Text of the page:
Some species, all of which are found outside of Costa Rica, reproduce by laying eggs. Most Velvet Worms are “ovoviviparous”, meaning that they develop as eggs in the mother’s uterus and hatch from the eggs only a short time before birth.

Finally, some Velvet Worms are live-bearing and the young develop as embryos in the mother’s uterus. They are nourished via secretions released from the mother’s uterus or via a placenta. The diversity of reproductive cycles occurring within Velvet Worms is astounding, especially considering there are less than 200 species.

A few nights ago, on March 13, 2013, we had what was by far our most amazing Velvet Worm encounter. We were walking back to Jinetes de Osa

Velvet Worm giving birth. Photograph taken in Drake Bay, Costa Rica on the Night Tour © Gianfranco Gómez

Velvet Worm giving birth. Photograph taken in Drake Bay, Costa Rica on the Night Tour © Gianfranco Gómez

towards the end of a Night Tour. We stopped to look at a Burrowing Tarantula when I noticed a Velvet Worm not far from the Tarantula’s burrow. As I leaned in to get a closer look, I saw what I thought to be the Velvet Worm feeding on something. I had a closer look, trying to identify the prey item, but something seemed to be off. Suddenly I realized, to my disbelief, that I was

looking at the Velvet Worm’s rear end and it was actually giving birth! Blown away by what we were witnessing, I took out my camera and started clicking shots off. We watched in awe as the tiny little baby Velvet Worm was born and I stayed behind to capture the newborn’s first few minutes on earth.

The newborn Velvet Worm crawled cautiously, exploring this brand new world but never straying too far from its mother. The mother, seemingly exhausted by the birth process, stood motionless as its newborn examined the surrounding area. Amazing! For us to have witnessed this ancient creature bringing this tiny being into our modern world was truly a privilege.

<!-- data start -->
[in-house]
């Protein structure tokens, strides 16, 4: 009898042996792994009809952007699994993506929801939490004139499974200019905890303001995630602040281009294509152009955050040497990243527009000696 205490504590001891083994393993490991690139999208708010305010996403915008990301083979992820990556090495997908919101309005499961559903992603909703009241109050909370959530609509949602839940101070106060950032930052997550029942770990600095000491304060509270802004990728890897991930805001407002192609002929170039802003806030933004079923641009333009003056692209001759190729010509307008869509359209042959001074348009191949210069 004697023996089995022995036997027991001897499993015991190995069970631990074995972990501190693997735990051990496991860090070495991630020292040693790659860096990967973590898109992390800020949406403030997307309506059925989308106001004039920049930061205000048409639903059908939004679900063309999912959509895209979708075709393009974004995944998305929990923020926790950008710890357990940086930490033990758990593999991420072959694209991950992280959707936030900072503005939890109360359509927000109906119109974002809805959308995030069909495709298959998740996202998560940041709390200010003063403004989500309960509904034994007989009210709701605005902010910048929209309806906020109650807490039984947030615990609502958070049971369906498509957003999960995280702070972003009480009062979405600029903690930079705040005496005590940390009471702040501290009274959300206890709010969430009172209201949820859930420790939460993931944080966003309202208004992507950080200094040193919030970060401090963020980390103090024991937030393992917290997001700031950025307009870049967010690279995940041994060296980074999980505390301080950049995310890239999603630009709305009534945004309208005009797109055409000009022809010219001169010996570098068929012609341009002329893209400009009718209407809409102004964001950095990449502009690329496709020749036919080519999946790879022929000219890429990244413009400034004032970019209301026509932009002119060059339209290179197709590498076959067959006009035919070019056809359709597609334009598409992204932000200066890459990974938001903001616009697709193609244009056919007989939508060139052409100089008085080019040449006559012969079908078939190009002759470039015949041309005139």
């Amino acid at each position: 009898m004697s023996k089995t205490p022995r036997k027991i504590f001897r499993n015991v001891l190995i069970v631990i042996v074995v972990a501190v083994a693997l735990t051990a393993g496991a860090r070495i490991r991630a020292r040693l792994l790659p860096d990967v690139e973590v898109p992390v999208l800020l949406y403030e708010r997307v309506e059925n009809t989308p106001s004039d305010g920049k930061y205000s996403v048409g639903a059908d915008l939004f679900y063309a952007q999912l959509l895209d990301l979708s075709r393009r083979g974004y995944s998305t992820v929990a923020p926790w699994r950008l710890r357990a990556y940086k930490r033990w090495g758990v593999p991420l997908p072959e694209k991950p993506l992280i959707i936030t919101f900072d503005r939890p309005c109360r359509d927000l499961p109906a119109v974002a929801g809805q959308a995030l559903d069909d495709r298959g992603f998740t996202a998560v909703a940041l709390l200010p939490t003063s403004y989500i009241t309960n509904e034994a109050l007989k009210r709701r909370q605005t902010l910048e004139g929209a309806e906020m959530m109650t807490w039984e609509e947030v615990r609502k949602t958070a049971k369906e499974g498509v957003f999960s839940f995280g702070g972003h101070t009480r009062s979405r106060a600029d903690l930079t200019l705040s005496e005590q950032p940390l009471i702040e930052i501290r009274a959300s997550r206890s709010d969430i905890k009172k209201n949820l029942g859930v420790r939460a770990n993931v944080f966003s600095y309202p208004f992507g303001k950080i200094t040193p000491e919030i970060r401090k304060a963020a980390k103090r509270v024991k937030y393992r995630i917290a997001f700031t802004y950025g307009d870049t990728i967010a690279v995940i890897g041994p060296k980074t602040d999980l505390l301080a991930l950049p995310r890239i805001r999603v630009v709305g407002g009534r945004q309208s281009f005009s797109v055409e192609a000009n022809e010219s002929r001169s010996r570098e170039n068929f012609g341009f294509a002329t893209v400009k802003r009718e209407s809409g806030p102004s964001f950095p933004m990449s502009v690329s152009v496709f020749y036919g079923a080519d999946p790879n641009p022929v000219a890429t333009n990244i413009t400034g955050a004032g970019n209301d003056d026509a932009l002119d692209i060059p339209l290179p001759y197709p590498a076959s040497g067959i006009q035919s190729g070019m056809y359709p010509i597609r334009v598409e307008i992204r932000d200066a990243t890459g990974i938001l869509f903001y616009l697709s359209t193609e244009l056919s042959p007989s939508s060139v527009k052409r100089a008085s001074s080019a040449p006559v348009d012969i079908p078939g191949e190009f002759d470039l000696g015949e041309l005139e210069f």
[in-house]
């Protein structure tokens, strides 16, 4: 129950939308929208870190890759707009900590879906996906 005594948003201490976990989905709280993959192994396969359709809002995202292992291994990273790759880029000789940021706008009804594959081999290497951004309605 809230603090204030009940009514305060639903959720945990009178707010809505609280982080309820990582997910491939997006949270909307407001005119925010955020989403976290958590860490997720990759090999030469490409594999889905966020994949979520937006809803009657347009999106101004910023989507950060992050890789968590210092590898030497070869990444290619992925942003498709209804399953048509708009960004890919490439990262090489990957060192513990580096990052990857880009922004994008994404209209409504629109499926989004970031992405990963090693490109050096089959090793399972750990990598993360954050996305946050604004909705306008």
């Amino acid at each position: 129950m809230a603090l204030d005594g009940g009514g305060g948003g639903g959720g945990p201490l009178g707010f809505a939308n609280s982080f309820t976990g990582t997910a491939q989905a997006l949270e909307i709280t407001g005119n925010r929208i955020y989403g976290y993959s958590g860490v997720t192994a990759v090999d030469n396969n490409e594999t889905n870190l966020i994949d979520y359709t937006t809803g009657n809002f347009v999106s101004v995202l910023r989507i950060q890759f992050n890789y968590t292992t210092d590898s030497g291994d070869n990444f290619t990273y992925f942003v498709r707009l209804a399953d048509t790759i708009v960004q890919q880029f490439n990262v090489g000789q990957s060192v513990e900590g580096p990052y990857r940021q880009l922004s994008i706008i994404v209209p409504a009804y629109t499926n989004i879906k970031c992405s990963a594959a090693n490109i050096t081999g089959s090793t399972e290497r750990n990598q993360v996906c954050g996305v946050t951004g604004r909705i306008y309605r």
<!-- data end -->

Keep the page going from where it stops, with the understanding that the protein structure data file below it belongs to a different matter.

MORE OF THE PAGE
Velvet Worm with newborn offspring, minutes after birth. Photograph taken in Drake Bay, Costa Rica on the Night Tour © Gianfranco Gómez

Velvet Worm with newborn offspring, minutes after birth. Photograph taken in Drake Bay, Costa Rica on the Night Tour © Gianfranco Gómez

After several minutes we left the two little Velvet Worms and headed home. We walked back silently, still reeling from what we had seen. Lost in thought, I could not help wondering how this small, delicate, soft bodied creature had outlived so many others during the last 500 million years.

How could this tiny creature have managed to survive so many mass extinctions, natural disasters, ice ages, the shifting of the continents, to outlive the dinosaurs and so many other creatures and still be with us today?  I suppose the only answer is that Velvet Worms, small and fragile as they might seem, are perfectly adapted for the environment they live in. As long as they have undergrowth and leaf litter to inhabit, they may well survive the current mass extinction brought on by humans and outlast us all.

We are currently working with researchers at the Universidad Nacional de Costa Rica on identifying a couple of new species of Velvet Worms from Drake Bay as well as studying their ecology and behavior. You can view the data we are compiling real time at: http://www.thenighttour.com/onychophora/2017

posted by Gianfranco